07 October 2010

Lowering the boom

Supposedly, there’s a baby boom in the province:

After years in decline, Newfoundland and Labrador’s birth rate has been steadily increasing in recent years — and the trend is expected to continue this year.

There isn’t really.

A steady increase or a boom.

And it isn’t clear from the Telegram front page story who expects the trend to continue.

First, the numbers.

In 2008, the number of live births in the province jumped by 300 to 4,905.  In 2009,  the number went up again by 35.  That’s not a steady increase.  It’s a big jump and then a tiny increase that is actually less than 10% of the total number of live births. Put another way, that’s almost a seven percent increase the first year and a point  seven percent increase – 0.7% (less than one percent)  - the next year.

This is not a trend. 

It’s curious but it isn’t a trend.

As for what will happen in 2010, look at it this way:  In 2008 and 2009, there were on average about 410 live births each month in the province, give or take.  If the same birth rate carried on into 2010, we’d expect to see about 3900 live births by  the middle of September (410 times 9.5)  As the Telegram notes, we’ve only reached 3300 or so by that time in 2010.

So unless people were making like bunnies nine or 10 months ago or there are a crop of twins and trips out there no one really has talked up, the provincial birth rate seems to be on track to come in well below the 2008 and 2009 figure. That’s even allowing that October is one of the big baby months according to some analysis. In fact, if the current trend holds, the birth rate might well be back to where it was in 2007:  around 4500 live births.

As for the Telly claim that someone expects the growth trend to continue, there’s no one quoted in the article who actually says that.  The Telly article includes a reference to a 2009 news release by the provincial centre for health information, but your humble e-scribbler had a few choice words about that piece and its dubious commentary when it came out.

The article also makes an obligatory mention of the provincial government’s breeding incentive program. That’s the one Danny Williams announced during the 2007 campaign with the infamous quote “we can’t be a dying race”, but that’s another story.

Basically, there’s a cash bounty of $1,000 for every live birth or adoption in the province. Aside from the fact these sorts of programs don’t usually work, this one isn’t likely the cause for the spike in births since it doesn’t really change what the provincial government’s own statistics agency identified as long term trends affecting the population:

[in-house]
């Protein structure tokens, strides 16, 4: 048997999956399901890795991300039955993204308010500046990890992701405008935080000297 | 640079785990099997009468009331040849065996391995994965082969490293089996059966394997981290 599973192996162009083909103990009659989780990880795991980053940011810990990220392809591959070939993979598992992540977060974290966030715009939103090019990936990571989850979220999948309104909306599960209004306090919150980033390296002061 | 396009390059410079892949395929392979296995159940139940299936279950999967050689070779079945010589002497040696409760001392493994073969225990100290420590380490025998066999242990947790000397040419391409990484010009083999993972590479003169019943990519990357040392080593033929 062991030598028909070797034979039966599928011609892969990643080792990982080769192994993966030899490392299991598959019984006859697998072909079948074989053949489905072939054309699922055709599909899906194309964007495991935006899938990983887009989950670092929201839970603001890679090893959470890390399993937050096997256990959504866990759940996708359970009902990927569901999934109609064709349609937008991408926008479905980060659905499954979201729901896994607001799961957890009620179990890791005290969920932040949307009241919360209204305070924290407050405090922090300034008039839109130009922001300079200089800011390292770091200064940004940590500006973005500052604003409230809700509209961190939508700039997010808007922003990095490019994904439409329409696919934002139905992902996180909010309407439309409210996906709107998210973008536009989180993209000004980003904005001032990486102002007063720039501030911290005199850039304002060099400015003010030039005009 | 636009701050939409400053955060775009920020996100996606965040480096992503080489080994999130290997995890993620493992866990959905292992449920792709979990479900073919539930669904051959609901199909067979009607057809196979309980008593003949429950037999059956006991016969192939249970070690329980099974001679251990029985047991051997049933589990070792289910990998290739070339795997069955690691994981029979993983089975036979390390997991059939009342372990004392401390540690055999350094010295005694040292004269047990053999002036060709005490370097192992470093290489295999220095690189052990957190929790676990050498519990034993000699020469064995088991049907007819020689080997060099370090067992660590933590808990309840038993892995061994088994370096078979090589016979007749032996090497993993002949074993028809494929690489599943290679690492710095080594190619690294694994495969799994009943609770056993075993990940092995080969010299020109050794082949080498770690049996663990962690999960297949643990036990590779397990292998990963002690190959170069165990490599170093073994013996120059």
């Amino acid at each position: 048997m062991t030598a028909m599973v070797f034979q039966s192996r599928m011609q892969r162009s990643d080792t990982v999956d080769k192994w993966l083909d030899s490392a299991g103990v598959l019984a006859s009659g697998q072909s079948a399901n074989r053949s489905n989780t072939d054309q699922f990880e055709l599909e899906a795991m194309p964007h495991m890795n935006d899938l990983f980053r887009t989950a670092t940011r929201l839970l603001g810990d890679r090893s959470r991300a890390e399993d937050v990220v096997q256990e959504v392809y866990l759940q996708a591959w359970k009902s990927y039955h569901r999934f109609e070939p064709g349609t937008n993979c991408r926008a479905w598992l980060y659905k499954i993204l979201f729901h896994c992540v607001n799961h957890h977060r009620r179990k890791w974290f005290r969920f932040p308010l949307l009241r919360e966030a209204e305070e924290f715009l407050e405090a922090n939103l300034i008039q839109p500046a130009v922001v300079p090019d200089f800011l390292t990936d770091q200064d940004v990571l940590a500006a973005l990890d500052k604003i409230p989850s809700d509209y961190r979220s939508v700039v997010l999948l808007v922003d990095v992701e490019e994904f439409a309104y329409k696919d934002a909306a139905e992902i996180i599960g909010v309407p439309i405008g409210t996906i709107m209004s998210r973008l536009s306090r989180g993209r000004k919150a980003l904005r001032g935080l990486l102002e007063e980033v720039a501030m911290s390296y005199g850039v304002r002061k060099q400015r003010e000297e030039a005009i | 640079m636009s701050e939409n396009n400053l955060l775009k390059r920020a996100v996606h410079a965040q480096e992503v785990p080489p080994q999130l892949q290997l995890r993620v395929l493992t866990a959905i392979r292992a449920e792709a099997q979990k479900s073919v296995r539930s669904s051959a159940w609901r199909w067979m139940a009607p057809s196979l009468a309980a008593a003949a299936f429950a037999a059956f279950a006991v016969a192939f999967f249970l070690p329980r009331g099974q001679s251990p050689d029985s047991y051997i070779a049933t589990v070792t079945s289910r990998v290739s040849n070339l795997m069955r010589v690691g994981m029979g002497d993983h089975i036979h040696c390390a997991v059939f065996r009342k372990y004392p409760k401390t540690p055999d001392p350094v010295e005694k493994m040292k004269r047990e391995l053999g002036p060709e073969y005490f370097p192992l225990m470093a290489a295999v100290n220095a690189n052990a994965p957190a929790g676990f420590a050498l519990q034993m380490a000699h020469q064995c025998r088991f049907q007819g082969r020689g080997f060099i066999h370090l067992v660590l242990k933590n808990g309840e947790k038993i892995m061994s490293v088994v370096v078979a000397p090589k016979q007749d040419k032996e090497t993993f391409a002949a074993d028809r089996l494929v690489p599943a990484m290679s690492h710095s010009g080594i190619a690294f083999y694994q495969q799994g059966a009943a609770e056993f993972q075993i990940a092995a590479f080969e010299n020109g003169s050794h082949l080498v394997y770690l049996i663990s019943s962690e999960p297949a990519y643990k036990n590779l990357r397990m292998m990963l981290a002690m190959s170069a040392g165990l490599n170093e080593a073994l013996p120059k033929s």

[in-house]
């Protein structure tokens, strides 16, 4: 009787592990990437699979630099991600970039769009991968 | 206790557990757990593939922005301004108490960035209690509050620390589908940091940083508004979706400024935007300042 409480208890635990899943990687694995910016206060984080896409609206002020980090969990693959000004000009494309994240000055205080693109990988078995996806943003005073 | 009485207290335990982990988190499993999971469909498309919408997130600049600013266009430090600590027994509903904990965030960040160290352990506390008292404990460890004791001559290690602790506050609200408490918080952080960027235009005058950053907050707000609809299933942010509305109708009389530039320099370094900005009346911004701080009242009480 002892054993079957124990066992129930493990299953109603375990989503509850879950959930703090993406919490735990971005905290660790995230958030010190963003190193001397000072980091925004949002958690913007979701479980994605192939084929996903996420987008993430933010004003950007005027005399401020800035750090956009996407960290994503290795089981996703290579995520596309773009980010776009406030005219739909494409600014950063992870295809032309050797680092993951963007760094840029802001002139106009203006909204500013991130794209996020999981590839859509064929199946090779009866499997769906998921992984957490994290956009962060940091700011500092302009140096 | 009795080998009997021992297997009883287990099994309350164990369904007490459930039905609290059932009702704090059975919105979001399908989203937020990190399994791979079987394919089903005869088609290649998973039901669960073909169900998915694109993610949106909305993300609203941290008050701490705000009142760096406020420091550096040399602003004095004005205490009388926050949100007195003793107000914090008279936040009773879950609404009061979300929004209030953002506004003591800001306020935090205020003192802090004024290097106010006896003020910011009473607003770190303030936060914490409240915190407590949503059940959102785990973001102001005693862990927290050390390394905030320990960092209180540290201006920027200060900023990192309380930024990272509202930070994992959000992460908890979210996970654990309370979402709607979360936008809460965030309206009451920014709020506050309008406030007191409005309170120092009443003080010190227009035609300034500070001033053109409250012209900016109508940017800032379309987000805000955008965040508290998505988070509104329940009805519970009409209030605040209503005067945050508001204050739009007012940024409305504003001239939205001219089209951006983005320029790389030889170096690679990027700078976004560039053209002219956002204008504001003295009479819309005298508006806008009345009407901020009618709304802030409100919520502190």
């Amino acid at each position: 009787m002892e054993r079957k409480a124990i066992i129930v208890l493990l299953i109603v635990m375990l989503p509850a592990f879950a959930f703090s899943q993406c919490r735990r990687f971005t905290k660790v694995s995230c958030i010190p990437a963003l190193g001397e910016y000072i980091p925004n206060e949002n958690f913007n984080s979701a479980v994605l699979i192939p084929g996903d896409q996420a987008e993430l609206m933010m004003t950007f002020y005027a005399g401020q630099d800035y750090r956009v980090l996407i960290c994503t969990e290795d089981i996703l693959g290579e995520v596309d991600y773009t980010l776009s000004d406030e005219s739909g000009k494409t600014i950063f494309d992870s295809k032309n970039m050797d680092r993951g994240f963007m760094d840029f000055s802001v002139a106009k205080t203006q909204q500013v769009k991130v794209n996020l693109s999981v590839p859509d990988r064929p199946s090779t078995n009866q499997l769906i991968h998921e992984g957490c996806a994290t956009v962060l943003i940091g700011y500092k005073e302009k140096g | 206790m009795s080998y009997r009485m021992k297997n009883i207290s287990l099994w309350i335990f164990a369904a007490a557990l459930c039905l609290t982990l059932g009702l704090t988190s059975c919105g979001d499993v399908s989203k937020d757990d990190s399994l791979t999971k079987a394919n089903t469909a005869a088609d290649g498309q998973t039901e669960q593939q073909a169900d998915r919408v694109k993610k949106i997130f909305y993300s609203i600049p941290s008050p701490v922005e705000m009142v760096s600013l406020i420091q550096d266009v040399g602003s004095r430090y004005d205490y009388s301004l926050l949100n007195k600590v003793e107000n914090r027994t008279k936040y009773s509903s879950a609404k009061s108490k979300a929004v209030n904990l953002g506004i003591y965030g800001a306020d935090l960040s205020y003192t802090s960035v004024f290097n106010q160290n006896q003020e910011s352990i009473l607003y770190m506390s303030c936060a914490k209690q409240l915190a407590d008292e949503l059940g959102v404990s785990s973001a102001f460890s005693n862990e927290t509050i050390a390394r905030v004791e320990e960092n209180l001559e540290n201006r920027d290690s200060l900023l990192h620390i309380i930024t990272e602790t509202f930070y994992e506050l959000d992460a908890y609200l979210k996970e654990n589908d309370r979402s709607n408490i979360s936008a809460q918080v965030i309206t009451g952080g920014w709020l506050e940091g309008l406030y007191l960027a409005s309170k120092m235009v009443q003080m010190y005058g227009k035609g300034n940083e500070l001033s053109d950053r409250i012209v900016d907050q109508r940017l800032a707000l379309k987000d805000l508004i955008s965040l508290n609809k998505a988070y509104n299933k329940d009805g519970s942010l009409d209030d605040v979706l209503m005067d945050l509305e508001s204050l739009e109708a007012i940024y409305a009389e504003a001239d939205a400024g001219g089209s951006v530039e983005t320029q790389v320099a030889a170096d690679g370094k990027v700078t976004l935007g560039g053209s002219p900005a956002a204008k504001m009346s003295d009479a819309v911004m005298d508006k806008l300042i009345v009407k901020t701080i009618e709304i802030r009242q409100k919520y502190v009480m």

The number of births has been trending downward for four decades because of declining fertility rates and, more recently, a decline in the number of women of child-bearing age.

A grand for successful copulation doesn’t really get at the core problem fewer people at the right age to have children wanting fewer children than previous generations.

Most likely, the two year increase in live birth rates came from the increase in migration that started in 2007.  All those young people who moved home to escape the recession may well have decided to carry on with their lives and have babies.  Since out-migration seems to have picked up again, it would only make sense that the birth rate is down, as the Telegram’s statistics suggest.

The real stunning figures from the Telegram article though – and in some respects the real story – are in the print edition but not in the online version.  In print, the Telly gave registered births in selected communities in 2009 and from January to September 2010.  Labrador City, with about 8,000 people there and in neighbouring Wabush saw only 88 births registered in 2009.  Bonavista had none in 2009 and has had two so far in 2010. Corner Brook (2006 population = 20,083) saw 650 births in 2009. meanwhile, St. John’s and its 100,000 or so residents registered 2629 births in 2009.  For those keeping track that was 53% of the total number of live births in the province that year.

Outside the St. John’s census metropolitan region, large swaths of Newfoundland and Labrador are basically devoid of people under 50 years of age.  Once bustling communities are collections of retirement homes. And in places like Grand falls-Windsor or Deer Lake, the local construction “boom” is pretty well all from retirees returning to the province from outside or people from smaller communities along the coast heading into the major centres.

What the demographic trends mean for the province is way more interesting than a minor – and temporary – shift in the birth rate.  It’s also a subject the local crop of politicians, from the Old Man on down, quite clearly don’t have a sweet clue what to do about.

- srbp -